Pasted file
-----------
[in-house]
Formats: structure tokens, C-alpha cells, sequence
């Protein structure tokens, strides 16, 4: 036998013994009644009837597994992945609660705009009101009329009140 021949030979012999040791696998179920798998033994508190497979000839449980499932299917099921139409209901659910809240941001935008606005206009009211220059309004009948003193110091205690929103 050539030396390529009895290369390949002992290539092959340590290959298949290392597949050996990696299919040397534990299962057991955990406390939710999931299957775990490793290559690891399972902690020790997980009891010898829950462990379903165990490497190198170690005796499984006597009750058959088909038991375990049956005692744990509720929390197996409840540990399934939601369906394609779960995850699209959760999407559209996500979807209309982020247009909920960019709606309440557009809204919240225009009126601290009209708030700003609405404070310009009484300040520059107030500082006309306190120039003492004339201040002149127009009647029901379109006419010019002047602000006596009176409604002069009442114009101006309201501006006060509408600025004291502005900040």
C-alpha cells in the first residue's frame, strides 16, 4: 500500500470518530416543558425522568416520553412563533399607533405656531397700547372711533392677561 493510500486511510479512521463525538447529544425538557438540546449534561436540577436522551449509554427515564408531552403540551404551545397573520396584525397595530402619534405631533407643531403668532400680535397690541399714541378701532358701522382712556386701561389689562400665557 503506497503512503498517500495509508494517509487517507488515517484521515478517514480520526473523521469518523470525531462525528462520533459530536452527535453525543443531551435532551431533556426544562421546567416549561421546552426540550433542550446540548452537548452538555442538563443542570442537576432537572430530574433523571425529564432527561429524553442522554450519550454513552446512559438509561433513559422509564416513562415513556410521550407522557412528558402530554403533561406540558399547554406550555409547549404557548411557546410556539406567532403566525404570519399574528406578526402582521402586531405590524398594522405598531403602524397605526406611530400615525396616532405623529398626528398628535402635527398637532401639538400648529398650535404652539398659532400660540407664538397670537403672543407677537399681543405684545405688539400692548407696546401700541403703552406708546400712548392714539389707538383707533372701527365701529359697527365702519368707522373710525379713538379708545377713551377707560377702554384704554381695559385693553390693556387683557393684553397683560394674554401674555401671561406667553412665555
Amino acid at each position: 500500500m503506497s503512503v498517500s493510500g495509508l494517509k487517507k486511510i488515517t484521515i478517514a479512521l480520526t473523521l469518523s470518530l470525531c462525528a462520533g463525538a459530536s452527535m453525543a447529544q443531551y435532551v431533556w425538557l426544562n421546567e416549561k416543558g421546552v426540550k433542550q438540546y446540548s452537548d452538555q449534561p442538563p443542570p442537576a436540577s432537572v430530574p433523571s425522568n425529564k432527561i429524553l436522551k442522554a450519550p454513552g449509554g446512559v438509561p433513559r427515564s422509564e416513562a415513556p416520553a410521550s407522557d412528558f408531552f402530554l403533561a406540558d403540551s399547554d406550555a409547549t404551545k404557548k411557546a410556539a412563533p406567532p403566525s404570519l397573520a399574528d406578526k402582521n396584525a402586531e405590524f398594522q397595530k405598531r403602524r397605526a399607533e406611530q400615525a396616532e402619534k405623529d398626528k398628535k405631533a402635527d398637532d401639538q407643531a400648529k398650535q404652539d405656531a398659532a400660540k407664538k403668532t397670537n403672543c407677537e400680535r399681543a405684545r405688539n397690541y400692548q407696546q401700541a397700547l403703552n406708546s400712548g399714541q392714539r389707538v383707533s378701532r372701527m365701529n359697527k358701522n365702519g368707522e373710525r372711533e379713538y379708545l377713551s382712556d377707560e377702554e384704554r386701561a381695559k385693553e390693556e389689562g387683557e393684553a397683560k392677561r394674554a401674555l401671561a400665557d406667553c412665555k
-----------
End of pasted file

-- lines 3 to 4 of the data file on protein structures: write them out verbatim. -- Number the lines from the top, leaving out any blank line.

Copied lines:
């Protein structure tokens, strides 16, 4: 036998013994009644009837597994992945609660705009009101009329009140 021949030979012999040791696998179920798998033994508190497979000839449980499932299917099921139409209901659910809240941001935008606005206009009211220059309004009948003193110091205690929103 050539030396390529009895290369390949002992290539092959340590290959298949290392597949050996990696299919040397534990299962057991955990406390939710999931299957775990490793290559690891399972902690020790997980009891010898829950462990379903165990490497190198170690005796499984006597009750058959088909038991375990049956005692744990509720929390197996409840540990399934939601369906394609779960995850699209959760999407559209996500979807209309982020247009909920960019709606309440557009809204919240225009009126601290009209708030700003609405404070310009009484300040520059107030500082006309306190120039003492004339201040002149127009009647029901379109006419010019002047602000006596009176409604002069009442114009101006309201501006006060509408600025004291502005900040």
C-alpha cells in the first residue's frame, strides 16, 4: 500500500470518530416543558425522568416520553412563533399607533405656531397700547372711533392677561 493510500486511510479512521463525538447529544425538557438540546449534561436540577436522551449509554427515564408531552403540551404551545397573520396584525397595530402619534405631533407643531403668532400680535397690541399714541378701532358701522382712556386701561389689562400665557 503506497503512503498517500495509508494517509487517507488515517484521515478517514480520526473523521469518523470525531462525528462520533459530536452527535453525543443531551435532551431533556426544562421546567416549561421546552426540550433542550446540548452537548452538555442538563443542570442537576432537572430530574433523571425529564432527561429524553442522554450519550454513552446512559438509561433513559422509564416513562415513556410521550407522557412528558402530554403533561406540558399547554406550555409547549404557548411557546410556539406567532403566525404570519399574528406578526402582521402586531405590524398594522405598531403602524397605526406611530400615525396616532405623529398626528398628535402635527398637532401639538400648529398650535404652539398659532400660540407664538397670537403672543407677537399681543405684545405688539400692548407696546401700541403703552406708546400712548392714539389707538383707533372701527365701529359697527365702519368707522373710525379713538379708545377713551377707560377702554384704554381695559385693553390693556387683557393684553397683560394674554401674555401671561406667553412665555